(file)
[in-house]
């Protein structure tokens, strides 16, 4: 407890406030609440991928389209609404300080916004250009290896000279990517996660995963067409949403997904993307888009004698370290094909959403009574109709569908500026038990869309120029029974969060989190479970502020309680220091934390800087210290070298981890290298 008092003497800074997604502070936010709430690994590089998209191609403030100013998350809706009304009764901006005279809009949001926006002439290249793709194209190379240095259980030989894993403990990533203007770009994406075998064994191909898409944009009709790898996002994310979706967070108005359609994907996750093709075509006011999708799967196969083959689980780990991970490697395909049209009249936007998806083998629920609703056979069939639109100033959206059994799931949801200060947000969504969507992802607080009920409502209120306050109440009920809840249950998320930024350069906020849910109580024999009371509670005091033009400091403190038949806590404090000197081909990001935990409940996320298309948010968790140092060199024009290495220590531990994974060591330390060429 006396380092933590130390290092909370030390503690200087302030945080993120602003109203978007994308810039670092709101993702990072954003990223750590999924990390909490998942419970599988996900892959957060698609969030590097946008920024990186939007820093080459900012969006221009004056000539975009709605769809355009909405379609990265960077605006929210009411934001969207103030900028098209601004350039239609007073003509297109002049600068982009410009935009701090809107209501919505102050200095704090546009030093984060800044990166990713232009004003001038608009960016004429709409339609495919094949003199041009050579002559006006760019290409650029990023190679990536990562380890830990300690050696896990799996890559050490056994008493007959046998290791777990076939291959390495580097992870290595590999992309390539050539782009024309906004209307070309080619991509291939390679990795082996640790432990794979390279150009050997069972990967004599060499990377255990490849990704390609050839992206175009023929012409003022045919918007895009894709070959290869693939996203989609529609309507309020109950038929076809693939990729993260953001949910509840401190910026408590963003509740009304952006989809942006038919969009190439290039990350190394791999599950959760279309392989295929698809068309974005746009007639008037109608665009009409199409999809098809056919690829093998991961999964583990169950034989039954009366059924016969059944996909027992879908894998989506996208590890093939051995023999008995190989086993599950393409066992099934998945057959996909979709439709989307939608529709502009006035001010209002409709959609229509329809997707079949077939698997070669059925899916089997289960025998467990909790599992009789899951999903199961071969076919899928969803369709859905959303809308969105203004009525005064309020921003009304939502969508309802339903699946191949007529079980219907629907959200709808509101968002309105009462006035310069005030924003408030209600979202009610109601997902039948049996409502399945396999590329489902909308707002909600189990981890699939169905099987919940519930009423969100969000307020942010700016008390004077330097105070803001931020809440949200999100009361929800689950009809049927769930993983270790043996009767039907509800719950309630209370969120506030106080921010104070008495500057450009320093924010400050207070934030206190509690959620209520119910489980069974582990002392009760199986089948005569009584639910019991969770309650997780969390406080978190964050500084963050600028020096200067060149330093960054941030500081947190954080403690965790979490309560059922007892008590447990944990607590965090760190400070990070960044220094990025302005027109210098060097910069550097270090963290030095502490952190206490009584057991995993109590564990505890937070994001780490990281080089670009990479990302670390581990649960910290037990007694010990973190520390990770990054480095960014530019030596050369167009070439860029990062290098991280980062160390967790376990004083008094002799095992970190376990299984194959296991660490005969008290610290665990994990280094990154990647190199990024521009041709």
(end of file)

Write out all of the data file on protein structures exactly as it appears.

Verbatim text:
[in-house]
């Protein structure tokens, strides 16, 4: 407890406030609440991928389209609404300080916004250009290896000279990517996660995963067409949403997904993307888009004698370290094909959403009574109709569908500026038990869309120029029974969060989190479970502020309680220091934390800087210290070298981890290298 008092003497800074997604502070936010709430690994590089998209191609403030100013998350809706009304009764901006005279809009949001926006002439290249793709194209190379240095259980030989894993403990990533203007770009994406075998064994191909898409944009009709790898996002994310979706967070108005359609994907996750093709075509006011999708799967196969083959689980780990991970490697395909049209009249936007998806083998629920609703056979069939639109100033959206059994799931949801200060947000969504969507992802607080009920409502209120306050109440009920809840249950998320930024350069906020849910109580024999009371509670005091033009400091403190038949806590404090000197081909990001935990409940996320298309948010968790140092060199024009290495220590531990994974060591330390060429 006396380092933590130390290092909370030390503690200087302030945080993120602003109203978007994308810039670092709101993702990072954003990223750590999924990390909490998942419970599988996900892959957060698609969030590097946008920024990186939007820093080459900012969006221009004056000539975009709605769809355009909405379609990265960077605006929210009411934001969207103030900028098209601004350039239609007073003509297109002049600068982009410009935009701090809107209501919505102050200095704090546009030093984060800044990166990713232009004003001038608009960016004429709409339609495919094949003199041009050579002559006006760019290409650029990023190679990536990562380890830990300690050696896990799996890559050490056994008493007959046998290791777990076939291959390495580097992870290595590999992309390539050539782009024309906004209307070309080619991509291939390679990795082996640790432990794979390279150009050997069972990967004599060499990377255990490849990704390609050839992206175009023929012409003022045919918007895009894709070959290869693939996203989609529609309507309020109950038929076809693939990729993260953001949910509840401190910026408590963003509740009304952006989809942006038919969009190439290039990350190394791999599950959760279309392989295929698809068309974005746009007639008037109608665009009409199409999809098809056919690829093998991961999964583990169950034989039954009366059924016969059944996909027992879908894998989506996208590890093939051995023999008995190989086993599950393409066992099934998945057959996909979709439709989307939608529709502009006035001010209002409709959609229509329809997707079949077939698997070669059925899916089997289960025998467990909790599992009789899951999903199961071969076919899928969803369709859905959303809308969105203004009525005064309020921003009304939502969508309802339903699946191949007529079980219907629907959200709808509101968002309105009462006035310069005030924003408030209600979202009610109601997902039948049996409502399945396999590329489902909308707002909600189990981890699939169905099987919940519930009423969100969000307020942010700016008390004077330097105070803001931020809440949200999100009361929800689950009809049927769930993983270790043996009767039907509800719950309630209370969120506030106080921010104070008495500057450009320093924010400050207070934030206190509690959620209520119910489980069974582990002392009760199986089948005569009584639910019991969770309650997780969390406080978190964050500084963050600028020096200067060149330093960054941030500081947190954080403690965790979490309560059922007892008590447990944990607590965090760190400070990070960044220094990025302005027109210098060097910069550097270090963290030095502490952190206490009584057991995993109590564990505890937070994001780490990281080089670009990479990302670390581990649960910290037990007694010990973190520390990770990054480095960014530019030596050369167009070439860029990062290098991280980062160390967790376990004083008094002799095992970190376990299984194959296991660490005969008290610290665990994990280094990154990647190199990024521009041709």